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Batman's nerdy crusade: From the Batusi to Kevlar suits

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In Batman vs. Superman, the caped crusader is at his dark and grittiest. A look at the dark knight's 70-year long history and his impact on nerd culture.

Over the weekend, Batman made his first big screen appearance since 2012's The Dark Knight Rises. Christopher Nolan's Dark Knight trilogy reinvented the caped crusader as a dark and gritty shadow of the night. This portrayal of the beloved comic book character gained approval from both comic book aficionados and casual fans equally.

In Batman v. Superman: Dawn of Justice, Ben Affleck continues to carry the gritty torch lit by Nolan and Christian Bale's Batman, but is it possible the dark knight is getting too dark?

Host A Martinez  spoke to Glen Weldon, who explores Batman's impact on nerd culture, the 70-year history of Batman and more ' in his latest book, The Caped Crusade: Batman and the Rise of Nerd Culture, which he released just in time for the Batman v. Superman hype.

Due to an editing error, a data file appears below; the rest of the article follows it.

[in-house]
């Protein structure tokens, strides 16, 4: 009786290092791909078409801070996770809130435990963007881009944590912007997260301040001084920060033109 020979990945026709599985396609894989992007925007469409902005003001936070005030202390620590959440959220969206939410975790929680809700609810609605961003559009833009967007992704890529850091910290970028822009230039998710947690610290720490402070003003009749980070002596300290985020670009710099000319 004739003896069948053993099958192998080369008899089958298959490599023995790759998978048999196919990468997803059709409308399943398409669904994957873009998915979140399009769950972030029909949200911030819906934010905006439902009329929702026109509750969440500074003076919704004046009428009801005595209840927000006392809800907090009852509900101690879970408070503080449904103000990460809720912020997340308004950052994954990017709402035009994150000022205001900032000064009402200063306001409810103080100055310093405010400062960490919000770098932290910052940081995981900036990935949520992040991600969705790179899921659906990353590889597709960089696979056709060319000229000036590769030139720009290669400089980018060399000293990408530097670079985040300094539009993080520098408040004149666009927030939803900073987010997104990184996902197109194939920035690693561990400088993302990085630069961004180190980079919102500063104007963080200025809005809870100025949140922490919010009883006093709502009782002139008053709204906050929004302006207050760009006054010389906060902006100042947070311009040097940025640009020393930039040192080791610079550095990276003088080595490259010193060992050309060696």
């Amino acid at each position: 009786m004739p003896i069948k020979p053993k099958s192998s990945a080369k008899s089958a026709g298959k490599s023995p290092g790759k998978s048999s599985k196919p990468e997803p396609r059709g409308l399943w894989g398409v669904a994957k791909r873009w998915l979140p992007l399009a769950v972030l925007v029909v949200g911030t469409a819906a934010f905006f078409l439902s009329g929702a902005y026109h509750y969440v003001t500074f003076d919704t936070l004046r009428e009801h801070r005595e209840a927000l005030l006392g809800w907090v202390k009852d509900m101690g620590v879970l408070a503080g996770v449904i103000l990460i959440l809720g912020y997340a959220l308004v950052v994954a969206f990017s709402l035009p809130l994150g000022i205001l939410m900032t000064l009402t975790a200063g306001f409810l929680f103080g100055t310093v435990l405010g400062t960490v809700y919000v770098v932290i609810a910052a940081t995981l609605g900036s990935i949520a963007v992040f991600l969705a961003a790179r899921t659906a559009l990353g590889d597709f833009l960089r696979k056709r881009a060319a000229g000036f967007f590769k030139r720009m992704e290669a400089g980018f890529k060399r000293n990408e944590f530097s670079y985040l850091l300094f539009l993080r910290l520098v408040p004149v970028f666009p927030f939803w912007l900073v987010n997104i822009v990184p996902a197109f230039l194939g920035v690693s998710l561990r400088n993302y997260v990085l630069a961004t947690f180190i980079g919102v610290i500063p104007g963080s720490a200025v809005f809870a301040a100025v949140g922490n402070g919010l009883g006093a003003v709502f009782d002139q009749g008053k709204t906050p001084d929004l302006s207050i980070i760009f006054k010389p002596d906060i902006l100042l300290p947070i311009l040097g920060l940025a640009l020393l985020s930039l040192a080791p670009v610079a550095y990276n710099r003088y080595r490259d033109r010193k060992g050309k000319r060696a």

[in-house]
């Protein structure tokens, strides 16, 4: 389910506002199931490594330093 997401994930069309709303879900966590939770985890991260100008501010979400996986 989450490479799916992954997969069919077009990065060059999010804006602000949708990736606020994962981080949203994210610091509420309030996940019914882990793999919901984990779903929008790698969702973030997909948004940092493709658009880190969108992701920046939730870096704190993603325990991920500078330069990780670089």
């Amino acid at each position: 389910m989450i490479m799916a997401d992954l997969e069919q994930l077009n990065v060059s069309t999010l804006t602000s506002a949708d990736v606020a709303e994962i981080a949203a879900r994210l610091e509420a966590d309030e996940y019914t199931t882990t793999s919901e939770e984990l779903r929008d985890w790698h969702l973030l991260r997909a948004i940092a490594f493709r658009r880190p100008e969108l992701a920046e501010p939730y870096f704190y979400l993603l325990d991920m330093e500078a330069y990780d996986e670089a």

Interview Highlights

On Batman being the master of reinvention:



"He is malleable, he is an ink blot that we project onto. You can look at Christian Bale in his Kevlar suit going 'swear to me' and you can look at Adam West dancing the Batusi on the dance floor and you can see that they're the same character, not because of the costume but because of what drives them. The motivation is what's important here and that is the key to understanding the character."

Batusi

On the myth of relatability:



"I talked to a lot of nerds for this book and to a person they all told me it's because he's relatable, it's because he's like me, he doesn't have powers. I would point out to them that he has a super power, and that super power is wealth. Unimaginable wealth, that makes everything possible. That functions in any given batman story like magic, to make it all happen."

On what's next for Batman:



"I think we're going to see him lightening up a bit. There's only one direction he can go. The fact that the Lego Batman is making fun of him for being so self-serious all the time...the fact that now, for the first time in 30 years we can actually get merch that has something to do with the Batman 66 television series. You can see this other version of the character existing in the cultural consciousness...you can only go so dark and we're about to see the breaking of some light."

To hear the full interview, click the blue play button above.

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